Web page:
Climate change poses unprecedented heath risk to children, study finds

  15 November 2019    Read: 1013
Climate change poses unprecedented heath risk to children, study finds

Climate change poses an unprecedented health risk to children and is already having “persistent and pervasive” effects that will last throughout their lives, a major new study has warned. 

Without drastic reductions in emissions, escalating temperature increases will burden the next generation with high levels of malnutrition, weaker immune systems and higher risk of premature death. 

The projections, published in The Lancet, tracked progress across 41 key indicators and involved collaborative research by 120 experts from 35 institutions. They looked what would happen if humanity followed a business-as-usual pathway which would result in a child born today living in a world that is 4C above pre-industrial levels by their 71st birthday. 

Scientists say climate change will threaten them throughout their lives unless action is taken to limit temperature rises to well below 2C in line with global commitments.

As temperatures rise, scientists predict a reduction in yields of staple crops such as maize, rice and soybean, which will cause prices to rise and leave infants vulnerable to malnutrition, resulting in stunted growth and long-term developmental problems.  

Small children are particularly vulnerable to rises in infectious diseases caused by increasing temperatures and changing rainfall patterns. 

Warmer temperatures in 2018 caused an increase in the spread of a bacteria that causes diarrhoeal diseases and wound infections. Over the past 30 years the number of climatically suitable days for Vibrio bacteria (which causes diarrhoea) to thrive have doubled. 

Dengue is also on the spread. Nine of out of the 10 most hospitable years for dengue transmission have happened since 2000, with mosquitoes starting to spread across Europe and other new territories. 

“Children are particularly vulnerable to the health risks of a changing climate. Their bodies and immune systems are still developing, leaving them more susceptible to disease and environmental pollutants”, said Dr Nick Watts, executive director of The Lancet Countdown, which tracks connections between public health and climate change. 

“The damage done in early childhood is persistent and pervasive, with health consequences lasting for a lifetime. Without immediate action from all countries to cut greenhouse gas emissions, gains in wellbeing and life expectancy will be compromised, and climate change will come to define the health of an entire generation.”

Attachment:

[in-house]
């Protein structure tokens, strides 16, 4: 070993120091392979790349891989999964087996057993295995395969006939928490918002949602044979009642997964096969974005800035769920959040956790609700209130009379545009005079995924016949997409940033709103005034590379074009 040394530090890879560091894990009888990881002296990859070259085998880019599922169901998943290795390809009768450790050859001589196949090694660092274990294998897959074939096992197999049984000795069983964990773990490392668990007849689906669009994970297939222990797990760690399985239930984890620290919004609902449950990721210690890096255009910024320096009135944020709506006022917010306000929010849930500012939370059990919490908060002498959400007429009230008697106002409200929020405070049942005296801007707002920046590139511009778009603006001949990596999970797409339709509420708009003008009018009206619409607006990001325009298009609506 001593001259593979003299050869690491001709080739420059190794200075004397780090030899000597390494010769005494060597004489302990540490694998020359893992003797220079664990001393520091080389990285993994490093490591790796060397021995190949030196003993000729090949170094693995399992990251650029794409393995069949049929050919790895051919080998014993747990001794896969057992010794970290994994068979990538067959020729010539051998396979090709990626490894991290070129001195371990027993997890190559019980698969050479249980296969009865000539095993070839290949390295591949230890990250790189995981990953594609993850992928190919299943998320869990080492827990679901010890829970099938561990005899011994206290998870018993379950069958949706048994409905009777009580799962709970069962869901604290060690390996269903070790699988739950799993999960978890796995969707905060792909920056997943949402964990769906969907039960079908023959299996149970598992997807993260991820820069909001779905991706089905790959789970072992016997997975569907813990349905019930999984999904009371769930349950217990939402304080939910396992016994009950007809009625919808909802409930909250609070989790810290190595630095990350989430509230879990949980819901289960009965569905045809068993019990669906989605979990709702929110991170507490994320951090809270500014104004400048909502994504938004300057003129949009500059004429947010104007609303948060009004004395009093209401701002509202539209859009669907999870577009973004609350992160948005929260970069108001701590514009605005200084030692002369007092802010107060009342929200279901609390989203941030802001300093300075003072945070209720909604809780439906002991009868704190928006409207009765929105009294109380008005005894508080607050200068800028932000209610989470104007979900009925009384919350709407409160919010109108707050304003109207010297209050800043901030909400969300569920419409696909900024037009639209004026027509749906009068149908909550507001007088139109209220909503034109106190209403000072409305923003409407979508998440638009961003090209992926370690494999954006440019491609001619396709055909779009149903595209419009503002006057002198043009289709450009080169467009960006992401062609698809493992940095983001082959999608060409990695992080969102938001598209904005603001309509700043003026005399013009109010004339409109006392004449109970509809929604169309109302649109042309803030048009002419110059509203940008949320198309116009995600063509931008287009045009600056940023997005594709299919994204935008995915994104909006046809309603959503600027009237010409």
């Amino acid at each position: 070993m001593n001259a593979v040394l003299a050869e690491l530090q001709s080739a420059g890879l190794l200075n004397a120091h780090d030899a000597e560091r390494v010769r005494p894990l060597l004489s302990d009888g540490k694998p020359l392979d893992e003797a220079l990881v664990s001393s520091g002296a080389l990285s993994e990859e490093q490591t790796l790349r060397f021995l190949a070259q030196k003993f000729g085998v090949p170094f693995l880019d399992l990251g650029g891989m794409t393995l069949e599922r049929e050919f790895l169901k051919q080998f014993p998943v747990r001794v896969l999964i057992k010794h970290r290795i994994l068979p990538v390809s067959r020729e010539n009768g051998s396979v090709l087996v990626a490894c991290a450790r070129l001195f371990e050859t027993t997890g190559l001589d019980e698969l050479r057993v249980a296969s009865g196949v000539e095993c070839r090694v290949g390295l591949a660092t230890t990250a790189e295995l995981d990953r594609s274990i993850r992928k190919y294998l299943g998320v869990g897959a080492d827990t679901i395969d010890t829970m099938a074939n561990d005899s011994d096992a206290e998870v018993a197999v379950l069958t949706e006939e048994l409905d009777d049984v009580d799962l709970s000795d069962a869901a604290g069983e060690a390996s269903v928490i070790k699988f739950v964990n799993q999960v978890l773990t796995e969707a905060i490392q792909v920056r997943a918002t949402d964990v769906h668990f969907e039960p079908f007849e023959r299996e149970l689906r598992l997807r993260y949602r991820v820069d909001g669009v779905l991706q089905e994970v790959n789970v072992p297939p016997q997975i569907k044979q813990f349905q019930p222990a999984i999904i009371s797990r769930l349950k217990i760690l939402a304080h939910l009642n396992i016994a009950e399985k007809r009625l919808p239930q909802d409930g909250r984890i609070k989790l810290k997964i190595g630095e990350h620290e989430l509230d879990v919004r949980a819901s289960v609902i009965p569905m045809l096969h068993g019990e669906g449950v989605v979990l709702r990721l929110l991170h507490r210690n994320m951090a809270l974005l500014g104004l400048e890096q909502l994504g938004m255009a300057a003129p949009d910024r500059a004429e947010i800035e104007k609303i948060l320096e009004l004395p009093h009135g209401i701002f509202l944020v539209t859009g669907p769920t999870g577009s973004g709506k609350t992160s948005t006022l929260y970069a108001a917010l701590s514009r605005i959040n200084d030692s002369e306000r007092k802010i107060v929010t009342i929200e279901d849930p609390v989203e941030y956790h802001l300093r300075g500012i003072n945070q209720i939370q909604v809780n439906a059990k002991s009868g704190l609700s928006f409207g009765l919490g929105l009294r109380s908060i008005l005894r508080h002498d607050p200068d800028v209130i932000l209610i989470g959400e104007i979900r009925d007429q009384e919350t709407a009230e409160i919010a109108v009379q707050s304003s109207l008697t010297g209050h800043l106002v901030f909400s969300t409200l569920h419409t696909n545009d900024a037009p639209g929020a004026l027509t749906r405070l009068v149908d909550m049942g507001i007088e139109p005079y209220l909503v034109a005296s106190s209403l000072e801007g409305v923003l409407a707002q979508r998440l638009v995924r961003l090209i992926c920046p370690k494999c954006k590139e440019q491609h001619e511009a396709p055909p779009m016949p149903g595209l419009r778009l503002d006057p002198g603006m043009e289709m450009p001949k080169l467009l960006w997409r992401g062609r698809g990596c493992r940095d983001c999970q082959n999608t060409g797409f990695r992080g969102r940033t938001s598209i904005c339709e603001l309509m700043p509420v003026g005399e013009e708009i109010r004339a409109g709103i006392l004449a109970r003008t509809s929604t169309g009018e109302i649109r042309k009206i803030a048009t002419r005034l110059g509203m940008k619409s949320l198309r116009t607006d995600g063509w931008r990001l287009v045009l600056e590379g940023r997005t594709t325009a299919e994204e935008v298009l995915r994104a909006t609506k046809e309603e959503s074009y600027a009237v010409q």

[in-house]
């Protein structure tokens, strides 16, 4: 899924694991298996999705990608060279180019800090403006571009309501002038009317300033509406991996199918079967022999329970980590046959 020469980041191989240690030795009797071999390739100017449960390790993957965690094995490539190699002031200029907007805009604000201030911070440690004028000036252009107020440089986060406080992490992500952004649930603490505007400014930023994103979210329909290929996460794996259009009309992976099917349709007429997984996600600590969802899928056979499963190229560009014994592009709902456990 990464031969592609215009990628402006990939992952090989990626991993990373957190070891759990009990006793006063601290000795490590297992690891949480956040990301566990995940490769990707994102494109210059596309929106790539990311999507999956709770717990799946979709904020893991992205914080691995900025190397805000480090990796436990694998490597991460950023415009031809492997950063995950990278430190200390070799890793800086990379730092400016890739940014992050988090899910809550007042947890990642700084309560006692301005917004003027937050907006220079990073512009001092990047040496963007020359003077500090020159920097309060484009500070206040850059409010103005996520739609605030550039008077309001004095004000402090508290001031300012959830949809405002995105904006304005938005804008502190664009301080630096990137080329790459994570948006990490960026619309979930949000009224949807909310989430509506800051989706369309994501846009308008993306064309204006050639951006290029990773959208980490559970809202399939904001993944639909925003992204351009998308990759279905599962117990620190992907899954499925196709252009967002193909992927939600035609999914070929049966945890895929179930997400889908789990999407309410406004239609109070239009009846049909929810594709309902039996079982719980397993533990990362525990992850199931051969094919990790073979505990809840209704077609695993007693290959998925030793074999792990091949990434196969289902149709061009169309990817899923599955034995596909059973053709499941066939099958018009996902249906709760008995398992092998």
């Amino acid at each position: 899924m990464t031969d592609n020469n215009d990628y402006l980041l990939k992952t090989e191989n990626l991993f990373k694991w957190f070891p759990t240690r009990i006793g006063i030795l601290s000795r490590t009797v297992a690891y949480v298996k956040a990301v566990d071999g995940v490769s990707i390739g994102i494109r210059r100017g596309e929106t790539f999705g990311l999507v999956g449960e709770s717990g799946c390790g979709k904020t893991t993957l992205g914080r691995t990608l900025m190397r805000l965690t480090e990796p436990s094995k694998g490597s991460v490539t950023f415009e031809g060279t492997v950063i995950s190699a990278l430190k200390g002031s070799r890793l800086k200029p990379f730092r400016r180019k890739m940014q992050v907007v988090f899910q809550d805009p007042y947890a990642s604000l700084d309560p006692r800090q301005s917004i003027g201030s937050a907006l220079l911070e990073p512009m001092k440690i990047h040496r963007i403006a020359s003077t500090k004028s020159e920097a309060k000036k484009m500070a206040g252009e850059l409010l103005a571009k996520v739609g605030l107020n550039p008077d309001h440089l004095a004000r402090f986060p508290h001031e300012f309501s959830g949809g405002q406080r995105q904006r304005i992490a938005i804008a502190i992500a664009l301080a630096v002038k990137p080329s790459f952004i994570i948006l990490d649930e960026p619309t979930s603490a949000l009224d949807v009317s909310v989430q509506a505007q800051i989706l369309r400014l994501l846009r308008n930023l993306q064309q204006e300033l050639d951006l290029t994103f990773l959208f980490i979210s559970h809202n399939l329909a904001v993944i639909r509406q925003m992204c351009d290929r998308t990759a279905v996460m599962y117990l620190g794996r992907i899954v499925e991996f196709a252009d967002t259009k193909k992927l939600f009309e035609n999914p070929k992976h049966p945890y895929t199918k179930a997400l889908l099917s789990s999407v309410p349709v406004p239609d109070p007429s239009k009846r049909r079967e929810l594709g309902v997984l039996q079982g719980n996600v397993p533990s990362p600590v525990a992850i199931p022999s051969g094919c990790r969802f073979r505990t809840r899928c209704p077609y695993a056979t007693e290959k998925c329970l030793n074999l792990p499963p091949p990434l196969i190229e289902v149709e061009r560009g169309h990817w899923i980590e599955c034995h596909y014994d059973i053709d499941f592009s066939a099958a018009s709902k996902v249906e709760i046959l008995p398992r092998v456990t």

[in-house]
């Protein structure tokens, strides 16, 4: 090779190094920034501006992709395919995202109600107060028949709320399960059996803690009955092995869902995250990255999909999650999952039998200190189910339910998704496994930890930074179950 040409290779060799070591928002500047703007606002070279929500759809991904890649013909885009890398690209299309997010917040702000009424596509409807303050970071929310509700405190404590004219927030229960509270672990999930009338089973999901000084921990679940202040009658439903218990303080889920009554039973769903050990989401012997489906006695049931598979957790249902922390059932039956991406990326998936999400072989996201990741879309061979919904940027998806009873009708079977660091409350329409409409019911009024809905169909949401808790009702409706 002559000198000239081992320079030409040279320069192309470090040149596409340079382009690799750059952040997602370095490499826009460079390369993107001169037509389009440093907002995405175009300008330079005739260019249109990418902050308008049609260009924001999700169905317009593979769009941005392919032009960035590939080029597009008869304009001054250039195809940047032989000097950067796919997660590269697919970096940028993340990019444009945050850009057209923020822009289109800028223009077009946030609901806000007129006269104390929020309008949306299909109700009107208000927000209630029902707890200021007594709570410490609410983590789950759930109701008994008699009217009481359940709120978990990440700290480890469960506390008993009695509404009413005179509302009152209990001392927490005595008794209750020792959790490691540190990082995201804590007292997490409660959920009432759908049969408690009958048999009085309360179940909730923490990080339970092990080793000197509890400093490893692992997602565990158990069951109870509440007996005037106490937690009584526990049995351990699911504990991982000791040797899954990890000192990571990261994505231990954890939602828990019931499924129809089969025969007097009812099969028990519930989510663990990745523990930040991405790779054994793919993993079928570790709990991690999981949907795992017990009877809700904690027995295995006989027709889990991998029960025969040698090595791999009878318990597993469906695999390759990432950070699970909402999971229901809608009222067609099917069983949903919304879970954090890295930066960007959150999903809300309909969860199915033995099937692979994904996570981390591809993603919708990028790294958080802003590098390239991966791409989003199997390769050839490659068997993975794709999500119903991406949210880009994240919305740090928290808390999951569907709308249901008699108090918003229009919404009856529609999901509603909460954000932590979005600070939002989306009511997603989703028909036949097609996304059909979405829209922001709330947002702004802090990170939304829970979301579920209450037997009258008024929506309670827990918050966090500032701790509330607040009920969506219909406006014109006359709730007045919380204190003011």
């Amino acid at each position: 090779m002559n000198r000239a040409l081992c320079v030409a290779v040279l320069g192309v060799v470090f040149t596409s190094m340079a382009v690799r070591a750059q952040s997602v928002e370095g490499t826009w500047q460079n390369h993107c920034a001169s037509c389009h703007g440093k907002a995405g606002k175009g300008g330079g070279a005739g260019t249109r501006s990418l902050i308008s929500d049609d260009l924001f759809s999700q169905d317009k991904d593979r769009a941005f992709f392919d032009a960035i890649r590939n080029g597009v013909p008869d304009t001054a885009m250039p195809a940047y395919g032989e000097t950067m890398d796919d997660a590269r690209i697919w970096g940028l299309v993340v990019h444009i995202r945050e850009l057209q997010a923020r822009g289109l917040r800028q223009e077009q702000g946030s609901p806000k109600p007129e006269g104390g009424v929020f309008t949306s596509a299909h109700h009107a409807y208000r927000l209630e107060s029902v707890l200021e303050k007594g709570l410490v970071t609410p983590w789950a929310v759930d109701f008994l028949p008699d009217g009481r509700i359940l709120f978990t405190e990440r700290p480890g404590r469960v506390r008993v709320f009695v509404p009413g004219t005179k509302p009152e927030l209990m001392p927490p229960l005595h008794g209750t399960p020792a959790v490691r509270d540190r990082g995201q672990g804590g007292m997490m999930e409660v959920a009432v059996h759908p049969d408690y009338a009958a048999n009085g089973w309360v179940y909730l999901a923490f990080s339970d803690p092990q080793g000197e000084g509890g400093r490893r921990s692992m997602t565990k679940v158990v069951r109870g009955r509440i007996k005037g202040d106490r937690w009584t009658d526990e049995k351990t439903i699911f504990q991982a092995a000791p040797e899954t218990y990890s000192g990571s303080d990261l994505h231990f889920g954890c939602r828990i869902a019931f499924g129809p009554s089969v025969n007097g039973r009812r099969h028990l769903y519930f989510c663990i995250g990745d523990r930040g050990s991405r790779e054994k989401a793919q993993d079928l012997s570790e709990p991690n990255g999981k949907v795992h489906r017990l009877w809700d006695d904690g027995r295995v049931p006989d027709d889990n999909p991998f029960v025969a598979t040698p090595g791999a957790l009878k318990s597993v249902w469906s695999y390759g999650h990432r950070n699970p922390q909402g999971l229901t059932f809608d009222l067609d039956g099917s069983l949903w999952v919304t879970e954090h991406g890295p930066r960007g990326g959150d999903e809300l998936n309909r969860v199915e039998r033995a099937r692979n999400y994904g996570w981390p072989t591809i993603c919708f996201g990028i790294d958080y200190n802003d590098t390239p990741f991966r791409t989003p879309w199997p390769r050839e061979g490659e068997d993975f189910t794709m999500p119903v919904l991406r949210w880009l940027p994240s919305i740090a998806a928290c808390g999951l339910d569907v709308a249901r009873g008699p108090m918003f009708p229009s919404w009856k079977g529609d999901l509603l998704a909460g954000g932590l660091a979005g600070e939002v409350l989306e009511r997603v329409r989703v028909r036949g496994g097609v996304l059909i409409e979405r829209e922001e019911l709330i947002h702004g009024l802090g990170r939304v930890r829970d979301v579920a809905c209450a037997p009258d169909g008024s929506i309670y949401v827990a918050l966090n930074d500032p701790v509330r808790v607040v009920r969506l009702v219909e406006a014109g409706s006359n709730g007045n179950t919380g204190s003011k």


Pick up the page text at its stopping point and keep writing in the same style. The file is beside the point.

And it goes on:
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Fine particulate air pollution (PM2.5) contributed to 20,500 premature deaths in the UK in 2016 and scientists say that the impact of air pollution will worsen in the coming decades. 

Young people are particularly vulnerable to toxic air which contributes to reduced lung function, worsening asthma and an increase in the risk of heart attacks and strokes. 

Annual economic losses and health costs from PM2.5 in Europe could reach €129bn every year over the lifetime of the current population if pollution remains at 2016 levels.

Extreme weather is also set to intensify, with older city dwellers in Europe and eastern Mediterranean most vulnerable. In 2018, 220 million more over-65s were exposed to heatwaves compared to 2000. 

“This year, the accelerating impacts of climate change have become clearer than ever”, said Professor Hugh Montgomery, co-chair of The Lancet Countdown and director of the Institute for Human Health and Performance at University College London. 

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“The highest recorded temperatures in western Europe and wildfires in Siberia, Queensland, and California triggered asthma, respiratory infections and heat stroke.

“Sea levels are now rising at an ever concerning rate. Our children recognise this climate emergency and demand action to protect them. We must listen, and respond,” he said.

As heatwaves continue to rise in the UK, heat-related deaths are expected to triple from 2,000 to 7,000 by 2050. Scientists say for the world to meet its climate goals, nothing short of an annual reduction of 7.4 per cent in carbon dioxide emissions until 2050 is needed. 

Dr Richard Horton, editor-in-chief of The Lancet, called on clinical and global health communities to mobilise: “The climate crisis is one of the greatest threats to the health of humanity today, but the world has yet to see a response from governments that matches the unprecedented scale of the challenge facing the next generation. 

“With the full force of the Paris Agreement due to be implemented in 2020, we can’t afford this level of disengagement.”

 

The Independent


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